Before going 21-5 in their past 26 games, the Dodgers were 30-42. In reality, it was even worse than that. Los Angeles started its season 6-3, then went 24-39, a .381 winning percentage that placed them among the worst teams in baseball.
Through that entire stretch, there were only two off-field issues of any note at all, and each of the people involved handled them gracefully.
Don Mattingly became the subject of daily rumors of his impending firing. Mattingly didn’t lash out, but kept his focus on the task at hand.
Mattingly did say the following on May 22:
“We’re last place in the National League West. Last year, at this point, we’re playing a lineup that basically has nobody in it, that fights and competes and battles you every day for every inch of the field. We talk about it as an organization. We’ve got to find the club with talent that will fight and compete like the club that doesn’t have that talent. If there’s going to be a message sent, it’s going to be over a period of time.”
Though Mattingly was speaking about the entire squad, Andre Ethier was benched the day Mattingly made these statements, something few people thought was a coincidence — including Ethier, who was clearly hurt by the comments.
Whatever negative reaction Ethier might have had after that day, however, he kept in the clubhouse, without pouting or making a stink in the press. And in the past two months, Mattingly has singled Ethier out for praise for his efforts.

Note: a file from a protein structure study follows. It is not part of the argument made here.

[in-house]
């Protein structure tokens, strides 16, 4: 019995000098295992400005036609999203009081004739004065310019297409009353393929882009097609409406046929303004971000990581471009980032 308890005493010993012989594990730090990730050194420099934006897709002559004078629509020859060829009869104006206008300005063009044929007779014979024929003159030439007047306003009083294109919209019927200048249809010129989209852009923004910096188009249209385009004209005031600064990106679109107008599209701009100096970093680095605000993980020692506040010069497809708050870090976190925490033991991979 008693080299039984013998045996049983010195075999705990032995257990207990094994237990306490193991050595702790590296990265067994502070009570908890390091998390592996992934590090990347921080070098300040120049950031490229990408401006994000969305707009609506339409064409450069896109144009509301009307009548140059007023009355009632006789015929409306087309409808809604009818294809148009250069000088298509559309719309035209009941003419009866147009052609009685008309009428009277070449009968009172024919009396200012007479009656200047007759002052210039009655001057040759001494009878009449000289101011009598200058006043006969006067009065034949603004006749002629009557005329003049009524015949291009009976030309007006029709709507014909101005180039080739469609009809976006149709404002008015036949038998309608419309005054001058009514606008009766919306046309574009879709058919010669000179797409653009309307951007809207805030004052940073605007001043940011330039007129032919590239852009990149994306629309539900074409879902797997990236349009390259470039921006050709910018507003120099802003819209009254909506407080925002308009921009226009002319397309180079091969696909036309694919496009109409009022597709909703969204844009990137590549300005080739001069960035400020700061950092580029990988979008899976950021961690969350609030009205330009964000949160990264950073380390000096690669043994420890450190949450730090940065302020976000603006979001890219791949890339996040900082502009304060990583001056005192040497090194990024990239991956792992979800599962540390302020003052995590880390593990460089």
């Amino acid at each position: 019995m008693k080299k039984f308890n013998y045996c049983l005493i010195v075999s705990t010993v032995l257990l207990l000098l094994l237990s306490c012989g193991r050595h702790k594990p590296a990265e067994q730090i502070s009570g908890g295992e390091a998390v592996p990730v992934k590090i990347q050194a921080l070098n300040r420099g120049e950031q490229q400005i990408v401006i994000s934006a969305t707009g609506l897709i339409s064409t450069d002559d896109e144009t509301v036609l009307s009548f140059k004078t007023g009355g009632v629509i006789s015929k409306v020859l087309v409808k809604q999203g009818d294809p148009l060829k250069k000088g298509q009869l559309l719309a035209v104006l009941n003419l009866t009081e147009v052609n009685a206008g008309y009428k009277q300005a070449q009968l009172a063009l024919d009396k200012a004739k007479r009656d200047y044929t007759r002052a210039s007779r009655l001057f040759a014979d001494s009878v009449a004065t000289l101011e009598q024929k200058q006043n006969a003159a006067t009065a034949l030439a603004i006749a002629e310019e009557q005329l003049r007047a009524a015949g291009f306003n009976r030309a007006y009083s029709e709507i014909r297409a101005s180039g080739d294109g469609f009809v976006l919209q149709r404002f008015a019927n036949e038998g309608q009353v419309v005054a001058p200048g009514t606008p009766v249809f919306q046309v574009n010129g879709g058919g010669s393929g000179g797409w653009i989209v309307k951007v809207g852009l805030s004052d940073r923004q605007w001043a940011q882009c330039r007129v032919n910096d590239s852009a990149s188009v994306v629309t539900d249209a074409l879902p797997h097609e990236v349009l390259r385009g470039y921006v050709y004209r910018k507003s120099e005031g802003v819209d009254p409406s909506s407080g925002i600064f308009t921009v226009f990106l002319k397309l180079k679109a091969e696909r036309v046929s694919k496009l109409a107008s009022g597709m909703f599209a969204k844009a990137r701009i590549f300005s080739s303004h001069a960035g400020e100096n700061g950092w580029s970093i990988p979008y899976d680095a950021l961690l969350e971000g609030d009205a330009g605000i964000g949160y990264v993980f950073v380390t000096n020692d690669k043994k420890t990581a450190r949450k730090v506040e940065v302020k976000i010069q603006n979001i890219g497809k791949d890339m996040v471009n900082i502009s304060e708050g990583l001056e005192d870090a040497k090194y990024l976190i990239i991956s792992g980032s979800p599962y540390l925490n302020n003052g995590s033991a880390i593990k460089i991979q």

And that’s it. No tabloid stories have come out of the Dodger clubhouse. No tales of infighting or finger-pointing. Beset by injuries and slumping players, the losses kept piling up — June began with an 8-14 record — and everyone had every reason to be frustrated. But no one, not even the so-called troublemakers from outside (Hanley Ramirez, Adrian Gonzalez, Carl Crawford or Josh Beckett) caused trouble. Yasiel Puig has ruffled feathers, but those angry birds are opponents, not teammates, unless you call statesman Juan Uribe’s reactive counseling a conflict.
Maybe the Dodgers have just become experts at running an airtight clubhouse, but I doubt they’re that competent. More likely, the minor stuff has been settled in-house, but the major conflicts just haven’t happened.
I’m not crediting chemistry for the turnaround. It seems clear that improved health, solid pitching and a red-hot Ramirez have been the keys.
But I do think it’s worth noting that the narrative of the Dodgers as a chemistry-challenged team was severely tested this spring. And like so many other invented tales, it was found false.
Previously on Dodger Thoughts: